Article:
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Top Ten Reasons Small Towns Rock, Part I

August 16th, 2012 by Alison · No Comments · Oregon, urban-rural divide

I’ve been thinking a lot about the urban-rural divide, i.e. the lack of goodwill and respect between the city-folk of the United States and the folk

Ashland, Oregon pop. 20,225

of its smaller towns and rural areas.*  While I live in a big city (Portland, Oregon is the 23rd largest city in the U.S) my work takes me steadily to small towns and rural areas. I’ve got to say, I love these places. I feel joyful and intensely alive when I’m in them. I also love Portland. I straddle the urban-rural divide, a leg in each camp.

I mentally wrote much of this two-part piece on why small towns rock as I drove recently for long, peaceful hours between small towns on lush byways near rivers and the coastline of southern Oregon. My not-so-secret agenda is for urban folk to wake up to the things that make small towns and rural areas great, too.

  • People spout significantly less B.S. in small towns than in bigger cities. They’re more likely to say what they mean, and behave in sincere ways, and do these things consistently. Urban folk tend to be so rushed and have so much going on, they can become glib and careless, throwing words and actions around like cheap paper confetti, and then disappearing before it  hits the ground. Some think (often correctly) they’ll never see you again, so they take shortcuts on decency. Lots of movies have been made about people’s B.S., both verbal and behavioral, in big cities. I got hustled once by a fast-talking fellow in Miami who had such a plausible story about needing fare for the bus arriving in two minutes because someone had just now stolen his two dollars from him that I put two dollars into his hand- and realized as he rushed away that his story had been pure B.S. Quite a low-cost lesson, I think.

Just to be clear, crime can and does happen wherever people exist, including in rural areas. However. I’ve never been hustled in all the hundreds of hours I’ve spent in small towns. People feel more accountable for their words and behaviors in small venues, partly because they know they could run into you again. There is no sea of people for anyone to disappear into.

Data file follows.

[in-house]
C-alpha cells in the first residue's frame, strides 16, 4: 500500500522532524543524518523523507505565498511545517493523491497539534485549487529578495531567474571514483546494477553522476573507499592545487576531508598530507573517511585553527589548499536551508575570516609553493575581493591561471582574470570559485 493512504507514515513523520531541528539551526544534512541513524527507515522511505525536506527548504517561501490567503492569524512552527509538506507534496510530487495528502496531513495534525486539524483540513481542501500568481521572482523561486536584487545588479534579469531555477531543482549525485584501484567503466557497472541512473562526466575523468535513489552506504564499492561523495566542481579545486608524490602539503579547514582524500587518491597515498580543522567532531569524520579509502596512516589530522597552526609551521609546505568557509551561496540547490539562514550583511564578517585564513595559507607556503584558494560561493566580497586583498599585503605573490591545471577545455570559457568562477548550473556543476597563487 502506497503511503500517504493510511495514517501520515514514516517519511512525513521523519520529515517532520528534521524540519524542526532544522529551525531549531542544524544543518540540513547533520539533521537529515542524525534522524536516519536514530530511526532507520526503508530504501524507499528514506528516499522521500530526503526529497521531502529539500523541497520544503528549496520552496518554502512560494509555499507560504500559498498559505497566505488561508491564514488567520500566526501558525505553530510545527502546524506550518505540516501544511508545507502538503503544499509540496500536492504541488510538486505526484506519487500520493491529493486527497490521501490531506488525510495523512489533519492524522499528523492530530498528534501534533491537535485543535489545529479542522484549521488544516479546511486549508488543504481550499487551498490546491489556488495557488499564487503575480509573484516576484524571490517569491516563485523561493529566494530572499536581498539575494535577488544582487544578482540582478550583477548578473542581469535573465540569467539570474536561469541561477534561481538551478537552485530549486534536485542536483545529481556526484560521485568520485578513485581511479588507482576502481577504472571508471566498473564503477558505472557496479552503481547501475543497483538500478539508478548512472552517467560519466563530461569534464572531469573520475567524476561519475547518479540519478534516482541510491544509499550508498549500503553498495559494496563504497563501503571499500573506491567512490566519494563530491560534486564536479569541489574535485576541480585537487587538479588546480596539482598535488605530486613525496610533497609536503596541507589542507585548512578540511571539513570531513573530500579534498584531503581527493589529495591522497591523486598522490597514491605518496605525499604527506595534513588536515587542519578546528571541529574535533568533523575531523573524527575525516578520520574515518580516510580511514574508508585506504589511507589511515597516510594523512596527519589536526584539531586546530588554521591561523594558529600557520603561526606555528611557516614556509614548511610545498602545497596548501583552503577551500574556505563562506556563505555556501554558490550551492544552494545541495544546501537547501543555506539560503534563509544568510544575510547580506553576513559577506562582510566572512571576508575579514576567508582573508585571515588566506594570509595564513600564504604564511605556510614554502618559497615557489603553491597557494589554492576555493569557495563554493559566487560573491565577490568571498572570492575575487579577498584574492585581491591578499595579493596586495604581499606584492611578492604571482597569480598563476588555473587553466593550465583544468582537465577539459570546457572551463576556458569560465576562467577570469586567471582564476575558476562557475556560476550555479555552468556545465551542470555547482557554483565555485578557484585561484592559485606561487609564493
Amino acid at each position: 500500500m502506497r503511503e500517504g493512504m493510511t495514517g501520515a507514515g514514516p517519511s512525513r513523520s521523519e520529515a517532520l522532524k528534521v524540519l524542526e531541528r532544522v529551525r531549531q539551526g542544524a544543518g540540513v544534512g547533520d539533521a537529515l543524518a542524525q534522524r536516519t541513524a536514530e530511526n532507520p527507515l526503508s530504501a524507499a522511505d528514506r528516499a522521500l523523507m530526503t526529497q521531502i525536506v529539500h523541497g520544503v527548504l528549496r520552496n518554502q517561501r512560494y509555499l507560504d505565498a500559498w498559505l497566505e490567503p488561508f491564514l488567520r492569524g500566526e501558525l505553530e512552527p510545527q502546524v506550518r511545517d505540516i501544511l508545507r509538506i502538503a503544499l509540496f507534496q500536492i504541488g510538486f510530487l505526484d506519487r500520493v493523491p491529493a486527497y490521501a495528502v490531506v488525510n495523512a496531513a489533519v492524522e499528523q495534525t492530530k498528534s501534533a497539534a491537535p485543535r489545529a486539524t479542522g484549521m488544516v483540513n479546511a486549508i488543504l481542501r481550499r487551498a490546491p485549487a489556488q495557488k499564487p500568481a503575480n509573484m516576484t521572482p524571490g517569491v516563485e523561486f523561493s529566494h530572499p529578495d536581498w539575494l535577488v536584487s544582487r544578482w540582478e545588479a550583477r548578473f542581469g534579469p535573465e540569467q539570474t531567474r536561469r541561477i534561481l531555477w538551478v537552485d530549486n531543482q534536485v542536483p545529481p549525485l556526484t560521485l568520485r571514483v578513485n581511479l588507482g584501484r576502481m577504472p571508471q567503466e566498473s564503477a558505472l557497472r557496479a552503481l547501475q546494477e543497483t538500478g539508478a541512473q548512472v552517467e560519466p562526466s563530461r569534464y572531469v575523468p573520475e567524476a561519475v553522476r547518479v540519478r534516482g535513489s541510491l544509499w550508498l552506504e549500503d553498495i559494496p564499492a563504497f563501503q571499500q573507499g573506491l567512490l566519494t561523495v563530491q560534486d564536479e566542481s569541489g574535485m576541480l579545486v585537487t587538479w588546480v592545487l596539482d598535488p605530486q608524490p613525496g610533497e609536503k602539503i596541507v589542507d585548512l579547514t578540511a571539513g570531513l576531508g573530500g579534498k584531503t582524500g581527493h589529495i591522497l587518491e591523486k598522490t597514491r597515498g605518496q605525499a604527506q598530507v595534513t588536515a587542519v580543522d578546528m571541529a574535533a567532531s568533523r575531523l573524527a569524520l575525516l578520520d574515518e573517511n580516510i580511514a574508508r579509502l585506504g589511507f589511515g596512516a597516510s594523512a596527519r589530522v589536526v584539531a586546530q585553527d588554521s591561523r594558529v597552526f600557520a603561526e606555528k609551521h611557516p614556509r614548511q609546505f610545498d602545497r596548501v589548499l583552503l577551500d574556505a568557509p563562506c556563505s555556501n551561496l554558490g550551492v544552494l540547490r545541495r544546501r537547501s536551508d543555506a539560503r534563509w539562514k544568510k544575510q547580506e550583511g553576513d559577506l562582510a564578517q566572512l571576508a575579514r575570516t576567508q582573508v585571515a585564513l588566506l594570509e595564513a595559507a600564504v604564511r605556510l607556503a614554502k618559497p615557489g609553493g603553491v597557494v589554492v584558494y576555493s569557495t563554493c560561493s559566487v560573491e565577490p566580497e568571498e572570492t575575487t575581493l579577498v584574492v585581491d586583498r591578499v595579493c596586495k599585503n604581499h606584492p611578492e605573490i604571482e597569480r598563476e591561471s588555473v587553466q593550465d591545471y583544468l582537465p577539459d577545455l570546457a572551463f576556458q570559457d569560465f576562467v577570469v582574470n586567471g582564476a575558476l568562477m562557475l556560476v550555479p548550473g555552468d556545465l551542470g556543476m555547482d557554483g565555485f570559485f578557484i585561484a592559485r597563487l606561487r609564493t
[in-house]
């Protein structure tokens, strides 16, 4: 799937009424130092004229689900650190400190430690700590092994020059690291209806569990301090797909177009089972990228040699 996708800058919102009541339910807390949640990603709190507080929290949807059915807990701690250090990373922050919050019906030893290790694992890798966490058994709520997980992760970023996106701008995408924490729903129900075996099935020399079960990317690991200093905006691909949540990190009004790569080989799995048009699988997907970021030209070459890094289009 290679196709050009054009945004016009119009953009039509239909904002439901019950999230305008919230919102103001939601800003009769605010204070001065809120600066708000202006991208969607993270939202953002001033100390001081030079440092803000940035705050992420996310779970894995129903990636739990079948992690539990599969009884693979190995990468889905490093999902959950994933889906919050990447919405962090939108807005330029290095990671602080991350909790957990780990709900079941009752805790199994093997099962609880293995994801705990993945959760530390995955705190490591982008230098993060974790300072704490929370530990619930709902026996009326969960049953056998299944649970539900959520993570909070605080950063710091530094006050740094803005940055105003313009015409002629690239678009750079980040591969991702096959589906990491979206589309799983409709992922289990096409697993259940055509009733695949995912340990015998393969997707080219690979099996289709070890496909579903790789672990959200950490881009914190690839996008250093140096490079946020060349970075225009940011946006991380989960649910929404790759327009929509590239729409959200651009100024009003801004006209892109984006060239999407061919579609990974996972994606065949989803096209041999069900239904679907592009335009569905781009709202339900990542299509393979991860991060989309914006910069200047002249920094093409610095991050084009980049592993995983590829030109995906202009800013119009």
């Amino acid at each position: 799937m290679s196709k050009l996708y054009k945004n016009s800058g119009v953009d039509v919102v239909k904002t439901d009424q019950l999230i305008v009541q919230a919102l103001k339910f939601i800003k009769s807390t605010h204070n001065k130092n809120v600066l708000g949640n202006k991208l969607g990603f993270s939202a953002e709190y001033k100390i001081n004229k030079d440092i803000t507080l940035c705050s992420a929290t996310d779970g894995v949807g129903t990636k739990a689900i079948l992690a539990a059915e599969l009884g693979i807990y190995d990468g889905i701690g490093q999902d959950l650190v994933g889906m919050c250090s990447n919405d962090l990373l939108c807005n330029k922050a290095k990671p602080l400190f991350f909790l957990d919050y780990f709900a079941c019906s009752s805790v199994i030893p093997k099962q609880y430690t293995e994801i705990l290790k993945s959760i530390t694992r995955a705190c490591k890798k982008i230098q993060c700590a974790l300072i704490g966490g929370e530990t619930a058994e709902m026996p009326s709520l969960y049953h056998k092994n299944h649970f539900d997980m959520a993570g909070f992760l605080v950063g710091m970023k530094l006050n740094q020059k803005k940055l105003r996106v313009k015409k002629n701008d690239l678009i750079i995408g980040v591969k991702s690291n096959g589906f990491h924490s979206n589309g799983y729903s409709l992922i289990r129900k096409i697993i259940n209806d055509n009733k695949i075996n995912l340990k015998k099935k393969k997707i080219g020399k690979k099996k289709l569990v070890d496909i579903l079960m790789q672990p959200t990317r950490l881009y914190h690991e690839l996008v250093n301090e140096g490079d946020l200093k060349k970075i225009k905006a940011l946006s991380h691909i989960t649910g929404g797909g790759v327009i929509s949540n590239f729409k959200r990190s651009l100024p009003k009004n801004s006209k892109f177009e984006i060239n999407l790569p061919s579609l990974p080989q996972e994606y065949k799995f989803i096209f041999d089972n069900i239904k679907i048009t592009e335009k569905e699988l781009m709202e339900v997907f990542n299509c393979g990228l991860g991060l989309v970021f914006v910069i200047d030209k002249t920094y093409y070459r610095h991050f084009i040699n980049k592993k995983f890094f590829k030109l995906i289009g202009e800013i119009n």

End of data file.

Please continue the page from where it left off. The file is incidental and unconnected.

• You don’t get lost in small towns. This is a no small thing, especially if, like me, you’re good at getting lost. When I drove into Bandon, Oregon last spring for the first time in fifteen years I turned off Highway 101 and in 30 seconds was at my destination, the Sea Star Guest House, right across from the harbor. I mean, I was there without even trying to get there. I loved that.But even if you’re a whiz with GPS (formerly MapQuest, formerly actual paper maps – remember?) it can take a lot of energy to navigate dense, congested places like San Francisco, and sprawling, congested places like Los Angeles and its suburbs. On the other side of the divide, you spend more time being there, rather than working on getting somewhere.
  • People in small towns tend to be helpful. Need advice? They’ll probably look you in the eye and give what you need some genuine thought. On the small chance you do need help in finding your destination, the residents are engaged by this. They don’t blow you off, or charge you money for directions like Julia Roberts hilariously did to Richard Gere in L.A in Pretty Woman. They may get personally invested in you landing in the place you belong. I’ve seen a stranger walk an out-of-towner several blocks to where they needed to be, and wave away their thanks as if the interruption had been a pleasure. This graciousness is partly on account of not being burned out, i.e. not having millions of people traipsing through getting lost, trashing their town and/or asking for help. As a visitor, you’re not part of an overrepresented group, so they’re not jaded.
  • That subtle, golden thing called trust is in much stronger currency in small towns than in big cities. I wrote last month about a shop/cafe called Alpha Bit in Mapleton, Oregon offering to let me pay for my $17 worth of books with an I.O.U. when I didn’t have cash and they didn’t take cards. And of course I promptly mailed them a check after getting home to Portland. You can bet I’m going back to that store to do more business with them. Trust like this doesn’t get extended in big cities, except sometimes to regular customers in some neighborhood enclaves. But I was a stranger in Mapleton. I see human trust as a form of wealth, one that makes everyone involved richer, at nobody’s expense.
  • Many rural and small town folks know how to grow, gather, catch or hunt food. City folks ought to be very humble about this. The food that keeps us all alive doesn’t get created by urban grocery stores any more than money gets created by ATM machines. It gets created by people’s skilled work, and soil and water, all generally far outside of city boundaries. In June I brushed up against the ancient tradition of crabbing on the southern Oregon coast and reported the surprising things I learned.

*The urban-rural divide has political, financial and even digital aspects, besides the psychological ones that draw my interest. I”ve also been intrigued to learn that the same divide exists in other countries like China and India. So, the divide is a global issue, not just a domestic one.

Soon: Part II, the conclusion to Top Ten Reasons Small Towns Rock.




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